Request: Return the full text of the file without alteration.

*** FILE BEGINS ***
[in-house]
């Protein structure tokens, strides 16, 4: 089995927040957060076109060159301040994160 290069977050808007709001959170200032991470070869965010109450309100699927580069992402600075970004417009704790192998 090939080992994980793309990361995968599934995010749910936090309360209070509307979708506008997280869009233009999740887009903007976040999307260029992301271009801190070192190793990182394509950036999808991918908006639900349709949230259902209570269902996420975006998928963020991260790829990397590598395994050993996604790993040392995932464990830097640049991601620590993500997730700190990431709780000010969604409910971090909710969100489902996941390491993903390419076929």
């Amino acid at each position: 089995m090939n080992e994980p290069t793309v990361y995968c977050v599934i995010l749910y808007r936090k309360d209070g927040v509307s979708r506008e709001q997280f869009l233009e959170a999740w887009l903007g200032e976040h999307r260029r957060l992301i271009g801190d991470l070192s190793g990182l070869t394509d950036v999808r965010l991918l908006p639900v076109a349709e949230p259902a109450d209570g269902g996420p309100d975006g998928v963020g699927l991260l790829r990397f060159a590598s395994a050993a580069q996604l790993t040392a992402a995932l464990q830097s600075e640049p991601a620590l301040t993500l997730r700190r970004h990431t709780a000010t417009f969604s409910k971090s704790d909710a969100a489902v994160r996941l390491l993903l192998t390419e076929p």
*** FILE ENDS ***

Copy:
[in-house]
């Protein structure tokens, strides 16, 4: 089995927040957060076109060159301040994160 290069977050808007709001959170200032991470070869965010109450309100699927580069992402600075970004417009704790192998 090939080992994980793309990361995968599934995010749910936090309360209070509307979708506008997280869009233009999740887009903007976040999307260029992301271009801190070192190793990182394509950036999808991918908006639900349709949230259902209570269902996420975006998928963020991260790829990397590598395994050993996604790993040392995932464990830097640049991601620590993500997730700190990431709780000010969604409910971090909710969100489902996941390491993903390419076929």
């Amino acid at each position: 089995m090939n080992e994980p290069t793309v990361y995968c977050v599934i995010l749910y808007r936090k309360d209070g927040v509307s979708r506008e709001q997280f869009l233009e959170a999740w887009l903007g200032e976040h999307r260029r957060l992301i271009g801190d991470l070192s190793g990182l070869t394509d950036v999808r965010l991918l908006p639900v076109a349709e949230p259902a109450d209570g269902g996420p309100d975006g998928v963020g699927l991260l790829r990397f060159a590598s395994a050993a580069q996604l790993t040392a992402a995932l464990q830097s600075e640049p991601a620590l301040t993500l997730r700190r970004h990431t709780a000010t417009f969604s409910k971090s704790d909710a969100a489902v994160r996941l390491l993903l192998t390419e076929p």